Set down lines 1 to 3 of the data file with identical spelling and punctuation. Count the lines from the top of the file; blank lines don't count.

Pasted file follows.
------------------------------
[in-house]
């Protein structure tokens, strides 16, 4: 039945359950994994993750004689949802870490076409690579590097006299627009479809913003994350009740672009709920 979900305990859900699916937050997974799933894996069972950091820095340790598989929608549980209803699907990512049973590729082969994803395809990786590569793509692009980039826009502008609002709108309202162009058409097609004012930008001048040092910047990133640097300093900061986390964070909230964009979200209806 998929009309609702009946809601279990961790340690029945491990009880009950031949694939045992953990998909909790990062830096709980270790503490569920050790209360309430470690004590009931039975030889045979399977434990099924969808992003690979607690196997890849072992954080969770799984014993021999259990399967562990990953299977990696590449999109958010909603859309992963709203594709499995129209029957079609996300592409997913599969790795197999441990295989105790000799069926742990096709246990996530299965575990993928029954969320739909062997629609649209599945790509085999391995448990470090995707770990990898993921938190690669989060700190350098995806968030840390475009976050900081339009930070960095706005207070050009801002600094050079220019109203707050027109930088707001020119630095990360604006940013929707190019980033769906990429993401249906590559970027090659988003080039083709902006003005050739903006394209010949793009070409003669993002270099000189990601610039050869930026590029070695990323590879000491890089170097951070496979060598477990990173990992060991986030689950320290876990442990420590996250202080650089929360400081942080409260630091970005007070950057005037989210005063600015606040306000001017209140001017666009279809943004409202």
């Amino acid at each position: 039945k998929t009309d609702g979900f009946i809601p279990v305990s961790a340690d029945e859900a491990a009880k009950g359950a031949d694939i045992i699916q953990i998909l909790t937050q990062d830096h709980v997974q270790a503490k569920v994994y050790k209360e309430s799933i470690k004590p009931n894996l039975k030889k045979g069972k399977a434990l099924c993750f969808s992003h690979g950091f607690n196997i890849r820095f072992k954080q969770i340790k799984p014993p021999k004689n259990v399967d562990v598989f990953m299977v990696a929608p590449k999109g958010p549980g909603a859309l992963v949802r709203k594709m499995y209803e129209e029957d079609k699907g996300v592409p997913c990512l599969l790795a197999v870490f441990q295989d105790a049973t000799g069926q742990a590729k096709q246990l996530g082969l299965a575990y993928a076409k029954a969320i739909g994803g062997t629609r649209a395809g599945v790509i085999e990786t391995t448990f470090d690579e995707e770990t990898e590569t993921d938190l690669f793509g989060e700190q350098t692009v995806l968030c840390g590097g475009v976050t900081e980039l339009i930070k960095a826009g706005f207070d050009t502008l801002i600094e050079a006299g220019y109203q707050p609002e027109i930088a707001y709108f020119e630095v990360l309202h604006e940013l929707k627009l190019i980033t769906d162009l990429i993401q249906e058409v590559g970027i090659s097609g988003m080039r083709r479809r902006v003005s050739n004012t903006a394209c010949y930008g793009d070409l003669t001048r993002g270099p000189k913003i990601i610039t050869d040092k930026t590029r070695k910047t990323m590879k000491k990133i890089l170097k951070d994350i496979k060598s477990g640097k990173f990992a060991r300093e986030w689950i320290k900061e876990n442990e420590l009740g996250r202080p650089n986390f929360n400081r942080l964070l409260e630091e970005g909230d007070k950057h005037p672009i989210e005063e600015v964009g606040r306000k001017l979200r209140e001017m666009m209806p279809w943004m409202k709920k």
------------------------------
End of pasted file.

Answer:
[in-house]
């Protein structure tokens, strides 16, 4: 039945359950994994993750004689949802870490076409690579590097006299627009479809913003994350009740672009709920 979900305990859900699916937050997974799933894996069972950091820095340790598989929608549980209803699907990512049973590729082969994803395809990786590569793509692009980039826009502008609002709108309202162009058409097609004012930008001048040092910047990133640097300093900061986390964070909230964009979200209806 998929009309609702009946809601279990961790340690029945491990009880009950031949694939045992953990998909909790990062830096709980270790503490569920050790209360309430470690004590009931039975030889045979399977434990099924969808992003690979607690196997890849072992954080969770799984014993021999259990399967562990990953299977990696590449999109958010909603859309992963709203594709499995129209029957079609996300592409997913599969790795197999441990295989105790000799069926742990096709246990996530299965575990993928029954969320739909062997629609649209599945790509085999391995448990470090995707770990990898993921938190690669989060700190350098995806968030840390475009976050900081339009930070960095706005207070050009801002600094050079220019109203707050027109930088707001020119630095990360604006940013929707190019980033769906990429993401249906590559970027090659988003080039083709902006003005050739903006394209010949793009070409003669993002270099000189990601610039050869930026590029070695990323590879000491890089170097951070496979060598477990990173990992060991986030689950320290876990442990420590996250202080650089929360400081942080409260630091970005007070950057005037989210005063600015606040306000001017209140001017666009279809943004409202």
């Amino acid at each position: 039945k998929t009309d609702g979900f009946i809601p279990v305990s961790a340690d029945e859900a491990a009880k009950g359950a031949d694939i045992i699916q953990i998909l909790t937050q990062d830096h709980v997974q270790a503490k569920v994994y050790k209360e309430s799933i470690k004590p009931n894996l039975k030889k045979g069972k399977a434990l099924c993750f969808s992003h690979g950091f607690n196997i890849r820095f072992k954080q969770i340790k799984p014993p021999k004689n259990v399967d562990v598989f990953m299977v990696a929608p590449k999109g958010p549980g909603a859309l992963v949802r709203k594709m499995y209803e129209e029957d079609k699907g996300v592409p997913c990512l599969l790795a197999v870490f441990q295989d105790a049973t000799g069926q742990a590729k096709q246990l996530g082969l299965a575990y993928a076409k029954a969320i739909g994803g062997t629609r649209a395809g599945v790509i085999e990786t391995t448990f470090d690579e995707e770990t990898e590569t993921d938190l690669f793509g989060e700190q350098t692009v995806l968030c840390g590097g475009v976050t900081e980039l339009i930070k960095a826009g706005f207070d050009t502008l801002i600094e050079a006299g220019y109203q707050p609002e027109i930088a707001y709108f020119e630095v990360l309202h604006e940013l929707k627009l190019i980033t769906d162009l990429i993401q249906e058409v590559g970027i090659s097609g988003m080039r083709r479809r902006v003005s050739n004012t903006a394209c010949y930008g793009d070409l003669t001048r993002g270099p000189k913003i990601i610039t050869d040092k930026t590029r070695k910047t990323m590879k000491k990133i890089l170097k951070d994350i496979k060598s477990g640097k990173f990992a060991r300093e986030w689950i320290k900061e876990n442990e420590l009740g996250r202080p650089n986390f929360n400081r942080l964070l409260e630091e970005g909230d007070k950057h005037p672009i989210e005063e600015v964009g606040r306000k001017l979200r209140e001017m666009m209806p279809w943004m409202k709920k």